Home / News / “Highway Patrol” at the Goodman Theater Dana Delany’s real Twitter story

“Highway Patrol” at the Goodman Theater Dana Delany’s real Twitter story


Dana Delany insists she is rarely recognized today. Sitting in the corner of a bar in Chicago, she shrugs off any suggestions he makes. He states that he has been wandering around cold Chicago for weeks. He should know.

“I’m currently working with Dot-Marie Jones at Goodman,” he says (Jones played Coach Beiste on “Glee”). “HE is a well-known person. I just stand in the background.

However, People magazine chose Delany as one of the 50 most beautiful people in the world in 1991. Fans of the critically acclaimed, if poorly rated, ABC series “China Beach,” which aired from 1988 to 1991, will recognize her character as Colleen McMurphy. This acting earned him two Primetime Emmy Awards for leading actor in a drama series. There was “Desperate Housewives,” a mystery show also airing on ABC in which Delany played Wisteria Lane’s Katherine Mayfair, the main focus of Season 4. Around 2007, “Desperate Housewives” was one of the most successful TV series in the world, and it is now a huge success: a worldwide audience of nearly 120 million people. This follows from Delany’s medical doctor Dr. Other shows followed, including another show on ABC called “Body of Proof,” in which she played Megan Hunt.

Of course, by the second decade of the 21st century, major TV stars like Delany were expected to have a social media presence and were willing to take to such channels to interact with fans and hype their shows. Delany enthusiastically took to Twitter as ABC requested: “When you’re filming a show,” she said, “there’s a lot of sitting around on set anyway. I’d go on Twitter. People could ask me questions. It was kind of utopian at the time. Twitter was really pretty innocent and egalitarian.” “It was a place.”

So Delany, who is somewhat introverted in real life but naturally friendly, has interacted with fans of “Body of Proof” and all of his previous shows, including one that describes him as a young boy with a serious medical condition. Delany began talking to this fan frequently, tweeting her and sending her direct messages and even emails as time went on; The actress gradually began to be drawn into his troubled life. The tweets literally piled up. “But I had never met this person,” Delany says, a mysterious smile on his lips.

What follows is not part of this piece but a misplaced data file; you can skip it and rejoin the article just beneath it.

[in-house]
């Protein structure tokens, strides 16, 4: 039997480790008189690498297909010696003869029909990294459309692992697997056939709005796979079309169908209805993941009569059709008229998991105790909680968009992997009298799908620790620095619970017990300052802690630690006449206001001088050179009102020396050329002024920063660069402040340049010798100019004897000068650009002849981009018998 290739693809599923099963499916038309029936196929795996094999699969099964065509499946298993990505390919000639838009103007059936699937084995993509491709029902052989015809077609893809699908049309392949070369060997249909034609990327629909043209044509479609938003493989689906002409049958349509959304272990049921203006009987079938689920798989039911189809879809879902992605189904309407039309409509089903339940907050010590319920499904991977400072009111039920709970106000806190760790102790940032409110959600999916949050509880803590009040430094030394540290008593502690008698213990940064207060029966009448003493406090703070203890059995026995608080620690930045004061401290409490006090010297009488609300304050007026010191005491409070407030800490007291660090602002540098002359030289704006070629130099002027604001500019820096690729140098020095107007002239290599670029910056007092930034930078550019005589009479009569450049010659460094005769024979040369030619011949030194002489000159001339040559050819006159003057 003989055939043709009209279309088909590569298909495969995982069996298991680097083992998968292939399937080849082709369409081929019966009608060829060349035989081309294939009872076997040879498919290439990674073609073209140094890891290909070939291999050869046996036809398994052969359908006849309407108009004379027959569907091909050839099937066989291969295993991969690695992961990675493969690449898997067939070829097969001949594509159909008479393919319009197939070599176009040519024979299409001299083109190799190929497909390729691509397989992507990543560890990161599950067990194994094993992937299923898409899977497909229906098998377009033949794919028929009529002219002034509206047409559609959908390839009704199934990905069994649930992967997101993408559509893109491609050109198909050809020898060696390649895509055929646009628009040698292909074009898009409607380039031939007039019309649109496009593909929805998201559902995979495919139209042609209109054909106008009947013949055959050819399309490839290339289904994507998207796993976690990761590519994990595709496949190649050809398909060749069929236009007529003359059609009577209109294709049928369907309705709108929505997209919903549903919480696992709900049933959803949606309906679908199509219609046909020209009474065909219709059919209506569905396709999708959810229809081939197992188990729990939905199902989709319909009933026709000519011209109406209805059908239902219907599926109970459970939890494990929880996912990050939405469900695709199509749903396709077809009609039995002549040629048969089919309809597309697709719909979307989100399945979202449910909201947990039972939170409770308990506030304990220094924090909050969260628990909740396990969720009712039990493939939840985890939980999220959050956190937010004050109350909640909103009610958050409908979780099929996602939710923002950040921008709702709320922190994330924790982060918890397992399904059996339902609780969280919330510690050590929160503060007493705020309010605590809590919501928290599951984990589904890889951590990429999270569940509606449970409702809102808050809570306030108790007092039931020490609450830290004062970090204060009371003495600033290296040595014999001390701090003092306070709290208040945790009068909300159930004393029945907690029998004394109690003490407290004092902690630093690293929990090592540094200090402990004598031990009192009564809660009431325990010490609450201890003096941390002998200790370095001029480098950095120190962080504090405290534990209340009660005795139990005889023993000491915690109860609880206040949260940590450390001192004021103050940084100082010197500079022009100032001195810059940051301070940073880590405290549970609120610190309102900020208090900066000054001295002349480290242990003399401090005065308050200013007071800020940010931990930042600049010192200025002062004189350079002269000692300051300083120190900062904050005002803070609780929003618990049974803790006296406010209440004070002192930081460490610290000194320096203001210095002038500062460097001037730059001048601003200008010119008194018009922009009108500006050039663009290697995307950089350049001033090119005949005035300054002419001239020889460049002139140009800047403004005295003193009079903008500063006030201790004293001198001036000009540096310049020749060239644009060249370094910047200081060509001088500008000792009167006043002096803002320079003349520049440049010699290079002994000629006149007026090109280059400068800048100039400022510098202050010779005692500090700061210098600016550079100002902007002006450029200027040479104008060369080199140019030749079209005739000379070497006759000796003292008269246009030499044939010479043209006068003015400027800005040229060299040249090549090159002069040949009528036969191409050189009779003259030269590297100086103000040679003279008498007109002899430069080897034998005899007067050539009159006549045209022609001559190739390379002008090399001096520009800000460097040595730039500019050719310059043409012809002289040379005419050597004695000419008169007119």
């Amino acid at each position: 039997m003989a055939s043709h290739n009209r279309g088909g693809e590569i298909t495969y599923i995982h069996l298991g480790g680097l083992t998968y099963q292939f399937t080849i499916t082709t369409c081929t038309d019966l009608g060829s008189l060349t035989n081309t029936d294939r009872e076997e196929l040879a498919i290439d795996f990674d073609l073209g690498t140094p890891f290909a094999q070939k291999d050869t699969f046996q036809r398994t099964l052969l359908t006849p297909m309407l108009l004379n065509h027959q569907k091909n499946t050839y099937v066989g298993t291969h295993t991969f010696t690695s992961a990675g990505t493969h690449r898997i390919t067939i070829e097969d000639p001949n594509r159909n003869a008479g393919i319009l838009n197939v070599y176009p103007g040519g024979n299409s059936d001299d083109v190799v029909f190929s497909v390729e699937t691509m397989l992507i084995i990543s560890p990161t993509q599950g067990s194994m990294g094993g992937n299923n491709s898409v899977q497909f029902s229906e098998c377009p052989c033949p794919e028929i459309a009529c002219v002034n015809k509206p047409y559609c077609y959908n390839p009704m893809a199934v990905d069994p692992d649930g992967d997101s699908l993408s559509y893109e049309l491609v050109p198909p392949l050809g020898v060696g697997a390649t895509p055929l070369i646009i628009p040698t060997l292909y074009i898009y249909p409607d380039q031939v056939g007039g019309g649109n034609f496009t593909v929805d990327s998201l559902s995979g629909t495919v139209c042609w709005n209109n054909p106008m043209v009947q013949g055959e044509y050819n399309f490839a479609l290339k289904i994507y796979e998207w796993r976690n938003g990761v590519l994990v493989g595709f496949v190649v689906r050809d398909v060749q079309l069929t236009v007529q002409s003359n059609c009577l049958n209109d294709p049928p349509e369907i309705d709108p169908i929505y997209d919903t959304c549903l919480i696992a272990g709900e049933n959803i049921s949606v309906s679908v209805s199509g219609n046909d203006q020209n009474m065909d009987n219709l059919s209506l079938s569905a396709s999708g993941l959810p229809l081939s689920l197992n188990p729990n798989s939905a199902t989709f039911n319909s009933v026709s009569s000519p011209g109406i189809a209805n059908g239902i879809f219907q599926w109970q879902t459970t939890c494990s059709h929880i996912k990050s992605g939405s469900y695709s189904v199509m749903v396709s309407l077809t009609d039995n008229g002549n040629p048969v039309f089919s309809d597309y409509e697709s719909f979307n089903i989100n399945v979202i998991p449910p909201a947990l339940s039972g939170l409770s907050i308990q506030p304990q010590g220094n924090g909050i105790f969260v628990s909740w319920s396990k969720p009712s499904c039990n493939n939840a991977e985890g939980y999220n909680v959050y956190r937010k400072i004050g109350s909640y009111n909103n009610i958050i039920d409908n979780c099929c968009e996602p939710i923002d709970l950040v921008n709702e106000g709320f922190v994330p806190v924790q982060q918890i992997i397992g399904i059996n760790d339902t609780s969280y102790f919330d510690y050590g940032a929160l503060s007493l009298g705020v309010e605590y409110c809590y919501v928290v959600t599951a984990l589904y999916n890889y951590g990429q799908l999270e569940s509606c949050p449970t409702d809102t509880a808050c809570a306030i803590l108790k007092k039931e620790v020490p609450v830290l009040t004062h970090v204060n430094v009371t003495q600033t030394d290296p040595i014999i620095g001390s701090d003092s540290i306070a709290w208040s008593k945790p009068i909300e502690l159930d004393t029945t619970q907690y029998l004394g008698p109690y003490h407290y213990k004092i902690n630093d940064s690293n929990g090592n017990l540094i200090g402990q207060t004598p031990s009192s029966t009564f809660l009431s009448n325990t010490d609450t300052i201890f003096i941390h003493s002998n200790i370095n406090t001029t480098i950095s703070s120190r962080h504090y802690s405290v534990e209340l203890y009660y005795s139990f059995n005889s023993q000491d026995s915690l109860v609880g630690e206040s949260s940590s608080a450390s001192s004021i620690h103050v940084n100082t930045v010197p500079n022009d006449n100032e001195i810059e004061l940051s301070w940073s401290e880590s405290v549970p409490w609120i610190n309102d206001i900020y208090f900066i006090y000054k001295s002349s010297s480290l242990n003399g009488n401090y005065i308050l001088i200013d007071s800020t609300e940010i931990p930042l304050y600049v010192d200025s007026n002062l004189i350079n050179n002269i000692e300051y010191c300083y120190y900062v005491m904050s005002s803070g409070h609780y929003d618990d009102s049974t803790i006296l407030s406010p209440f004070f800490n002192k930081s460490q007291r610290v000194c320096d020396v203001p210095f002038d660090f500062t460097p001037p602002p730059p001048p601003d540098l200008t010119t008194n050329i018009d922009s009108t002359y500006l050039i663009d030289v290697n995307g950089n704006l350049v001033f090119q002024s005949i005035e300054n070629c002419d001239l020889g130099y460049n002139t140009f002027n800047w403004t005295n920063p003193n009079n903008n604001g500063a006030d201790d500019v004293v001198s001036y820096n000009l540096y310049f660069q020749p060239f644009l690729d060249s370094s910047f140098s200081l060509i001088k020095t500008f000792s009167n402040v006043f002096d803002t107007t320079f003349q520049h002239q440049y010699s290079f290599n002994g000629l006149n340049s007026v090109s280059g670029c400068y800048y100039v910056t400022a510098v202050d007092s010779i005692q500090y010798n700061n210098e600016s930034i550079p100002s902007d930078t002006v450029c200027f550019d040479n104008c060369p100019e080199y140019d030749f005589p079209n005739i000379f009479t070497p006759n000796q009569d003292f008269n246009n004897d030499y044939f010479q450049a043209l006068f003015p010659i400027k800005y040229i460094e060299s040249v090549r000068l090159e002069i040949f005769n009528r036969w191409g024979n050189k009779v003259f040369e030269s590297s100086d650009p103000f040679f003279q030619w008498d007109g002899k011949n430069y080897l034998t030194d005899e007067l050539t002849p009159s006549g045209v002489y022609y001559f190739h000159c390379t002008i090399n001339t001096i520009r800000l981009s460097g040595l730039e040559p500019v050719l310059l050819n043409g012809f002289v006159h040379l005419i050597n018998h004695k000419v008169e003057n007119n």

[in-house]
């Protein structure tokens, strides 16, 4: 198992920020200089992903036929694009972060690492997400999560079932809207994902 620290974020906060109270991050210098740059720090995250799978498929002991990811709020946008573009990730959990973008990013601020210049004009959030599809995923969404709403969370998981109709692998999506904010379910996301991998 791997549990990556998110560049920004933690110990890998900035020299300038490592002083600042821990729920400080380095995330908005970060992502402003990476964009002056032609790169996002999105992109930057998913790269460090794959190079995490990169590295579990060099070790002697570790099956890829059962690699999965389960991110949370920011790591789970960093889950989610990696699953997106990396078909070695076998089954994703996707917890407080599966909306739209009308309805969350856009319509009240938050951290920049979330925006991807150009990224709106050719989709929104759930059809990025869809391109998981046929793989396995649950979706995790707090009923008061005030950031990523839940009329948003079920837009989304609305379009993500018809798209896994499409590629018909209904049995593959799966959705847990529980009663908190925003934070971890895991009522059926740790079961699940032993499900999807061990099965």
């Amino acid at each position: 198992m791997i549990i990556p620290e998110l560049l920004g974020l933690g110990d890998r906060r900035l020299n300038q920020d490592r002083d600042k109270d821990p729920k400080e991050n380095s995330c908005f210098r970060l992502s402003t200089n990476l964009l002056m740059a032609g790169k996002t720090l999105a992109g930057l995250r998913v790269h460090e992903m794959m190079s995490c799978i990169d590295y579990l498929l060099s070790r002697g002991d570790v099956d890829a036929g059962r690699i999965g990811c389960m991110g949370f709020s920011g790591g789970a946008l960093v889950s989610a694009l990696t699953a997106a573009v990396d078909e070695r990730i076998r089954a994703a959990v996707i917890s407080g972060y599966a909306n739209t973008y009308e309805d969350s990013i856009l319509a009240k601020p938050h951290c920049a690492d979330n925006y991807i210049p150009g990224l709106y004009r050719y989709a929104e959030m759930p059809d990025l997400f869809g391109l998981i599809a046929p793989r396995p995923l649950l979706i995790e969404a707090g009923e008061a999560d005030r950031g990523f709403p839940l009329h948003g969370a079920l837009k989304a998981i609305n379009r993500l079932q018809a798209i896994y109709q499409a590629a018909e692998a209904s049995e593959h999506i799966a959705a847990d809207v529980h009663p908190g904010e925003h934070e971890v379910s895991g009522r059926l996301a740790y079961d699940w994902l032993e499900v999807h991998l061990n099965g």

The situation was not as it seemed.

That’s all Delany has to say about the plot of “Highway Patrol,” which has its world premiere at the Goodman next Tuesday; beyond pointing out that this is based on something that actually happened to her. Tweets as proof.

“I actually started telling this story to tell the story,” he said. “I am Irish. I like telling stories. “After that I thought this could be a one-man show.”

But the piece evolved into something structurally more complex than that. Delany co-wrote this piece with playwright Jen Silverman (“Roommate”), whose official name is “Playwright and Script Curator”; the texts were records of Delany’s actual social media activities. There are other actors in the series: in addition to Jones, the cast also includes Thomas Murphy Molony as Cam and, intriguingly, the voice of actor Peter Gallagher. Mike Donahue directs, and overall creator credits include: Donahue, Silverman, designer Dane Laffrey and of course Delany himself.

As is customary in these interviews, Delany insists there are “no plans” beyond Goodman’s production, but he’s a real name and is committed to similarly unconventional (and similarly personal) projects like Lucas Hnath’s. “D-Day” We moved to Broadway. Apparently this could also be a movie or TV show. (The Mark Gordon Company, a Hollywood production outfit, is already involved).

The cat will be out of the bag when “Highway Patrol” opens, and the intricacies of Delany’s Twitter life will likely be much discussed. She says she realized this would happen. But she hopes viewers won’t reveal the mystery and is enjoying the element of surprise for now.

Whatever this is, what lessons can we all learn from this?

To eat. Watch. To do.


What to eat? What to watch? What you need to live your best life… is now.

“I think that says something about our times and the loneliness we all feel,” Delany says.

Delany says he was once described by crime writer James Ellroy as “all outer reach and inner reserve,” a seemingly skillful and closely observed observation.

Or will “Highway Patrol” suggest otherwise?

There’s only one way for Delany fans to find out.

The film, which is in previews, opens Jan. 30 at the Goodman Theatre, 170 N. Dearborn St.; 312-443-3800 and www.goodmantheatre.org

Chris Jones is a Tribune critic.



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